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Advanced Holdem Poker Strategy

Poker Tips and Strategies for Advanced Players

It happens to all of us. Plays that worked yesterday do not work today, bluffs are being picked off, and the strategy guides that you read last year are proving to be irrelevant today. So, what happened? Did variance finally catch up with you, or are you playing bad, or what? Well, in a similar fashion to athletes, there are times when poker players reach a point in their game where they simply cannot advance anymore. They hit a plateau and it seems like all the effort in the world does absolutely no good. In fact, many times it does more harm then good.

Most times this will happen to athletes simply because they are repeating the same training exercises or drills on an everyday basis. To get over this roadblock they have to find ways to mix up their training so that it shocks the body thus getting the body out of feeling comfortable with the same old exercises and back to producing results once again.
It really is the same idea with poker players especially if they grind it out every day at the same tables with the same players. Using the same old strategies is bound to catch up to you and to get over that plateau, it is important to shock your opponents in the same fashion that an athlete shocks their bodies with new and improved training and drills.
And how do you do this? Well, by learning advanced poker strategies of course. And to get you all off to a great head start, we have compiled a list of strategies for you to employ at your next game.

Bet, Raise or Fold

This may seem very simple, and frankly, it probably is. But many players still happen to "call" bets instead of raising or folding. This works against you in many ways.

1. You have no idea of how good your hand is when you call an opponent's bet. If you feel your hand is no good, you fold. However, if you feel as if you have a strong hand you need to raise. Your opponent will fold himself, call, or raise. Information can be gathered based on their decisions. For example, if he folds to a re-raise then he was bluffing or had maybe ace rags. If he calls, there is a good chance that he is on a draw and was semi-bluffing or maybe has a pocket pair or 2nd pair. And if he raises then you know his hand is strong.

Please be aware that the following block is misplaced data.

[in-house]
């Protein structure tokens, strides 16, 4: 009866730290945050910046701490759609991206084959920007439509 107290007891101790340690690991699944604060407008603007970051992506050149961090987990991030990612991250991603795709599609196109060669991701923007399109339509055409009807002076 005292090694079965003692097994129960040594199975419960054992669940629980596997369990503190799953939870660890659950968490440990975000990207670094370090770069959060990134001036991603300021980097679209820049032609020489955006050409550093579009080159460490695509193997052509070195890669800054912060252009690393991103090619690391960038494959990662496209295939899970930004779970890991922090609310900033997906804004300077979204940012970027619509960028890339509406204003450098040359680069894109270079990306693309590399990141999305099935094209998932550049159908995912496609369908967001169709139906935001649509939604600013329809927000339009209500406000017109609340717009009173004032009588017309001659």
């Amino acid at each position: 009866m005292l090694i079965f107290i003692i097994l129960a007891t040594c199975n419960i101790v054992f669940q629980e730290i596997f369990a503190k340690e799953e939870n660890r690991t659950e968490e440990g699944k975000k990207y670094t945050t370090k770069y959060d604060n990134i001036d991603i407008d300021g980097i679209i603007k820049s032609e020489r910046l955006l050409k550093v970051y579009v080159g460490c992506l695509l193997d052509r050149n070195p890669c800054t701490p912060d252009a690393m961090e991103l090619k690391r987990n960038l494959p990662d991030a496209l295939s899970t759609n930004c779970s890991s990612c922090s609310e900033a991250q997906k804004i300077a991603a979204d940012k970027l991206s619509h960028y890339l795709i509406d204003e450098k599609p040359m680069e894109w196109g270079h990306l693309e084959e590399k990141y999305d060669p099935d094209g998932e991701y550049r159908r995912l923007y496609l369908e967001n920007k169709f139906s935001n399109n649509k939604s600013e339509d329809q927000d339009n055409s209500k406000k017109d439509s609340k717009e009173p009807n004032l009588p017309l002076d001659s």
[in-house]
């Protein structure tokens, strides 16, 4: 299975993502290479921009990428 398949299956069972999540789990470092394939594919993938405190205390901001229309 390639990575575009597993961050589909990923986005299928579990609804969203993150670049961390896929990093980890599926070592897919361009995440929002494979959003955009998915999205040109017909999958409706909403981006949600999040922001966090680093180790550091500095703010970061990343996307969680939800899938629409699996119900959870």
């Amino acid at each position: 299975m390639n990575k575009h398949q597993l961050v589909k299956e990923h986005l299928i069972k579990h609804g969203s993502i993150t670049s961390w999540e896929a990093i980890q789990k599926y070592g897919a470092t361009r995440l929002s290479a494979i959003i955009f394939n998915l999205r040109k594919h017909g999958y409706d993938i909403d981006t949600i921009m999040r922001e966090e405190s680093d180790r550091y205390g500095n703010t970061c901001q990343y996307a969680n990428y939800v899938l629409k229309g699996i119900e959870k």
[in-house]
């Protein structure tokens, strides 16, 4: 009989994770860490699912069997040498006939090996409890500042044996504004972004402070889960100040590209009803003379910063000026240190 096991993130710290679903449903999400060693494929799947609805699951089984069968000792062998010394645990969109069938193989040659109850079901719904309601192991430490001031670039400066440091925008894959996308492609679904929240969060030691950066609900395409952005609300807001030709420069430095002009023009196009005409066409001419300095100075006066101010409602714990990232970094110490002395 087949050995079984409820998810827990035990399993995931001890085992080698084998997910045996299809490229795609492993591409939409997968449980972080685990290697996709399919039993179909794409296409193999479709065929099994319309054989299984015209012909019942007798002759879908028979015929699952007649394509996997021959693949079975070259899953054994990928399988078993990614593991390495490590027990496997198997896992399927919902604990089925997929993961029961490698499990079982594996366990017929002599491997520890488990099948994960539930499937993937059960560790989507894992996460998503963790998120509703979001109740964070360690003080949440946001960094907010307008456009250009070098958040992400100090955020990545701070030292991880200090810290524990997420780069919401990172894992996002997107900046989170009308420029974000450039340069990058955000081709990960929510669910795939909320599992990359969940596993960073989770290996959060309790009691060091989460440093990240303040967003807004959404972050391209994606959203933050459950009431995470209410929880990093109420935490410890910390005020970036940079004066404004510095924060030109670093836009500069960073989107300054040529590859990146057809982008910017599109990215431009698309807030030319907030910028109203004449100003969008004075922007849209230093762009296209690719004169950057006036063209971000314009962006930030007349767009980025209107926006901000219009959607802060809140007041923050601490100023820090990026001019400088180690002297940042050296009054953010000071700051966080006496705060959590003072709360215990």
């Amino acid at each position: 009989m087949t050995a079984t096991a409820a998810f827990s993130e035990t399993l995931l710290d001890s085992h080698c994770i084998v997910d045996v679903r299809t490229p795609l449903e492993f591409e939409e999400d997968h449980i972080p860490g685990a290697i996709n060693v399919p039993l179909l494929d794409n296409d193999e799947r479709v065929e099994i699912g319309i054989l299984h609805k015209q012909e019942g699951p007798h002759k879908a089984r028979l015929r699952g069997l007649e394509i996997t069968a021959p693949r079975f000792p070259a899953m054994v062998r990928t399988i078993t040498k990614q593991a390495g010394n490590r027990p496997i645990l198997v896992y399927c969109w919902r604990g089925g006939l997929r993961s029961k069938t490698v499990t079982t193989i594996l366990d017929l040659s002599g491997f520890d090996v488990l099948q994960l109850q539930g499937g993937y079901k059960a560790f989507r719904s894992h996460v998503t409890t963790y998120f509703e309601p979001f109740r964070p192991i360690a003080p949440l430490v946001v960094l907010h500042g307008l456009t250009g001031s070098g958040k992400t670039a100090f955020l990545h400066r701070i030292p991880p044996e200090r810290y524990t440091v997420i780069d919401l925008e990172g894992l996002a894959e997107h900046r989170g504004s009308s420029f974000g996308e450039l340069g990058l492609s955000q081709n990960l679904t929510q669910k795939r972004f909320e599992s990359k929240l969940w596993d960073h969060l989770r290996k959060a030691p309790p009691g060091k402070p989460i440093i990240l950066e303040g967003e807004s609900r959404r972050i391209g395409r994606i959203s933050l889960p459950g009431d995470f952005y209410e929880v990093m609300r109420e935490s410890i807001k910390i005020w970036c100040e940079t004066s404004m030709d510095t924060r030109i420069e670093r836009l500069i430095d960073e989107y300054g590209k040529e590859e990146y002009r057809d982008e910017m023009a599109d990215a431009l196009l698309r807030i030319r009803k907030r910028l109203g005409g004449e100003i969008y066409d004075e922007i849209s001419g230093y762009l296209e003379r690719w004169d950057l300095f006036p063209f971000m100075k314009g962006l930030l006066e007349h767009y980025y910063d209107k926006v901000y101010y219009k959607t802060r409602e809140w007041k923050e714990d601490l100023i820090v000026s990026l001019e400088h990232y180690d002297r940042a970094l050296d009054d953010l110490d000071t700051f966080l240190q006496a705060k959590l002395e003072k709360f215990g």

2. By calling a pot instead of raising or folding, you are allowing the pot to slowly build up with very little investment needed by others to call. Or in other words, the pot odds are getting much better which justifies many mediocre hands to call. This of course is bad because the more players in the pot, the more hand possibilities that can potentially beat you.

3. Although not always a guarantee, many times a raise will cause everyone to fold which will earn you a pot with little risk and effort on your part.

The only time "calling" is really worthwhile is when you are on a draw yourself. That way there is little investment with the potential of a huge return when hitting a big hand.

Check Raising

Ok, check raising is not a new concept but many players are only 1 dimensional when check raising a hand. In fact, many players check raise with only good hands on the flop so needless to say, they become quite easy to read. Something to think about is to considering checking the flop and then check raising the turn. Depending on your opponent's aggression, checking the flop, turn, and then check raising the river to seem as if you are making a steal can be a feasible strategy. It should also be noted that this pulling moves off like this would of course depend on your opponent, as we do not want to miss getting value for our hands. Also, analyze the board carefully, as we do not want to give away free cards that could beat us.

Check raising can also be used in situations where you are out of position and the board is rather dry where it is highly unlikely your opponent connected with it. You would check the flop assuming that your opponent will bet at it, and as soon as he does you check raise him to take down the pot. If used sparingly, this can pick up a number of easy pots. But be sure to keep in mind that if played back at, it is a good idea to let the hand go so not to waste more money on a lost cause.

The Float Play

The Float Play is where a player misses the flop but calls a bet anyway with the intention of running a bluff on the river should their opponent not bet the turn. This can be a great play especially if you mix it up with check raises on the river with solid hands.

However, it is important to try this play when the conditions are correct.

1. You will need to be in position, as it is important to see what your opponent will do. If your opponent bets the flop, and then the turn, there is probably no way to run this play successfully.

2. The flop texture is very important as well. The board needs to be uncoordinated with cards that do not fit your opponent's hand range. Running a bluff on a board where there are several hand possibilities can prove to be bad for your stack.

3. Your stack size needs to be large enough to apply pressure to your opponent. You will not want to look "committed" in any way. That way your opponent really has to choose whether or not their hand is worth all those chips.

Advanced Strategies in Play

While this is not a complete list of advanced strategies, the few that we listed above should add a little bit of creativeness to your strategy portfolio. It is important to try to learn new poker strategies whenever possible to try to mix up your game and to maintain an edge over your opponents. This will often times result in keeping your opponents confused on what you have, which will then result in earning more chips.